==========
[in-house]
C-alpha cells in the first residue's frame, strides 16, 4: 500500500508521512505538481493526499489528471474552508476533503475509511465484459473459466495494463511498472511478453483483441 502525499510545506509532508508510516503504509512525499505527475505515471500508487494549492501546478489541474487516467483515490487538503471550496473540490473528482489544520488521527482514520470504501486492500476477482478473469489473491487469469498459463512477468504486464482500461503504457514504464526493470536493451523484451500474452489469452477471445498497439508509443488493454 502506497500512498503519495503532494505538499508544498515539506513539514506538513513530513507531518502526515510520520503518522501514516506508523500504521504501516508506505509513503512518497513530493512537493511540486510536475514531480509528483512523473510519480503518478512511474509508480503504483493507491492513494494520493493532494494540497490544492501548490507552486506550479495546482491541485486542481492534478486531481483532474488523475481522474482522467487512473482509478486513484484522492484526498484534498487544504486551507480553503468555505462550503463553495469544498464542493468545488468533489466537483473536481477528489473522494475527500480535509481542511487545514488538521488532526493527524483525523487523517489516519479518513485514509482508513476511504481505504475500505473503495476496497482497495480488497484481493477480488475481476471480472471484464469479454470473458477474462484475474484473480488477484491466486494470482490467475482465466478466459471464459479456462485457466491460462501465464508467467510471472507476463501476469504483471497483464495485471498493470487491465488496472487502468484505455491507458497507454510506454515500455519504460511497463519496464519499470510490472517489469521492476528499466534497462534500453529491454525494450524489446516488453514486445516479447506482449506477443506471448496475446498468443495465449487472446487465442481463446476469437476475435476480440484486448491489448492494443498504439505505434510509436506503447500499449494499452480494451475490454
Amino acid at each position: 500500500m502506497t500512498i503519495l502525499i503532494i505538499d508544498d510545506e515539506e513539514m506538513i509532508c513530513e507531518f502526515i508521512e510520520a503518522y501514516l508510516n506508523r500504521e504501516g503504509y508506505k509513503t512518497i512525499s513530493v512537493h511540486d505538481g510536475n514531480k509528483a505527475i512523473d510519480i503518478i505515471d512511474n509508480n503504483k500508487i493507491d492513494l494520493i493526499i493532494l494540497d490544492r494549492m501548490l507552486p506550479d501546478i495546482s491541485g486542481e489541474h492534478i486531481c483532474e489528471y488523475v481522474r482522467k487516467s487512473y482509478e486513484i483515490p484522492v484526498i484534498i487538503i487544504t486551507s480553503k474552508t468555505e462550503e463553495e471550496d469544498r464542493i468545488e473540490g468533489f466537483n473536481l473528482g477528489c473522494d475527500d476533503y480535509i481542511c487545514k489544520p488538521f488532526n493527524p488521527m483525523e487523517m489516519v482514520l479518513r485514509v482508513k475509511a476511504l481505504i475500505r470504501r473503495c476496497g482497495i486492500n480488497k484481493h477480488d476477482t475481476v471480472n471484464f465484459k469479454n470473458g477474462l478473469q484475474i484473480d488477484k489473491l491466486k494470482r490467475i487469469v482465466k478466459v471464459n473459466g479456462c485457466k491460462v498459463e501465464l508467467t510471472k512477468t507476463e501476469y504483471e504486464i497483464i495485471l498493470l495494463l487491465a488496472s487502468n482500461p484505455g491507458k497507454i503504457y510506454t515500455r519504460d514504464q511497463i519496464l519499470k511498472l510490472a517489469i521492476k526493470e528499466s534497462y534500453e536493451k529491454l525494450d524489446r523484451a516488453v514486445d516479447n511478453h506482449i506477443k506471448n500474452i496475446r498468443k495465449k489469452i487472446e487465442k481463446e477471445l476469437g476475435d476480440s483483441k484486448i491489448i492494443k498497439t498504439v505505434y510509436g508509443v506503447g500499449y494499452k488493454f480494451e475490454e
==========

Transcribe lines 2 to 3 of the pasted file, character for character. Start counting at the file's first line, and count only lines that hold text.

C-alpha cells in the first residue's frame, strides 16, 4: 500500500508521512505538481493526499489528471474552508476533503475509511465484459473459466495494463511498472511478453483483441 502525499510545506509532508508510516503504509512525499505527475505515471500508487494549492501546478489541474487516467483515490487538503471550496473540490473528482489544520488521527482514520470504501486492500476477482478473469489473491487469469498459463512477468504486464482500461503504457514504464526493470536493451523484451500474452489469452477471445498497439508509443488493454 502506497500512498503519495503532494505538499508544498515539506513539514506538513513530513507531518502526515510520520503518522501514516506508523500504521504501516508506505509513503512518497513530493512537493511540486510536475514531480509528483512523473510519480503518478512511474509508480503504483493507491492513494494520493493532494494540497490544492501548490507552486506550479495546482491541485486542481492534478486531481483532474488523475481522474482522467487512473482509478486513484484522492484526498484534498487544504486551507480553503468555505462550503463553495469544498464542493468545488468533489466537483473536481477528489473522494475527500480535509481542511487545514488538521488532526493527524483525523487523517489516519479518513485514509482508513476511504481505504475500505473503495476496497482497495480488497484481493477480488475481476471480472471484464469479454470473458477474462484475474484473480488477484491466486494470482490467475482465466478466459471464459479456462485457466491460462501465464508467467510471472507476463501476469504483471497483464495485471498493470487491465488496472487502468484505455491507458497507454510506454515500455519504460511497463519496464519499470510490472517489469521492476528499466534497462534500453529491454525494450524489446516488453514486445516479447506482449506477443506471448496475446498468443495465449487472446487465442481463446476469437476475435476480440484486448491489448492494443498504439505505434510509436506503447500499449494499452480494451475490454
Amino acid at each position: 500500500m502506497t500512498i503519495l502525499i503532494i505538499d508544498d510545506e515539506e513539514m506538513i509532508c513530513e507531518f502526515i508521512e510520520a503518522y501514516l508510516n506508523r500504521e504501516g503504509y508506505k509513503t512518497i512525499s513530493v512537493h511540486d505538481g510536475n514531480k509528483a505527475i512523473d510519480i503518478i505515471d512511474n509508480n503504483k500508487i493507491d492513494l494520493i493526499i493532494l494540497d490544492r494549492m501548490l507552486p506550479d501546478i495546482s491541485g486542481e489541474h492534478i486531481c483532474e489528471y488523475v481522474r482522467k487516467s487512473y482509478e486513484i483515490p484522492v484526498i484534498i487538503i487544504t486551507s480553503k474552508t468555505e462550503e463553495e471550496d469544498r464542493i468545488e473540490g468533489f466537483n473536481l473528482g477528489c473522494d475527500d476533503y480535509i481542511c487545514k489544520p488538521f488532526n493527524p488521527m483525523e487523517m489516519v482514520l479518513r485514509v482508513k475509511a476511504l481505504i475500505r470504501r473503495c476496497g482497495i486492500n480488497k484481493h477480488d476477482t475481476v471480472n471484464f465484459k469479454n470473458g477474462l478473469q484475474i484473480d488477484k489473491l491466486k494470482r490467475i487469469v482465466k478466459v471464459n473459466g479456462c485457466k491460462v498459463e501465464l508467467t510471472k512477468t507476463e501476469y504483471e504486464i497483464i495485471l498493470l495494463l487491465a488496472s487502468n482500461p484505455g491507458k497507454i503504457y510506454t515500455r519504460d514504464q511497463i519496464l519499470k511498472l510490472a517489469i521492476k526493470e528499466s534497462y534500453e536493451k529491454l525494450d524489446r523484451a516488453v514486445d516479447n511478453h506482449i506477443k506471448n500474452i496475446r498468443k495465449k489469452i487472446e487465442k481463446e477471445l476469437g476475435d476480440s483483441k484486448i491489448i492494443k498497439t498504439v505505434y510509436g508509443v506503447g500499449y494499452k488493454f480494451e475490454e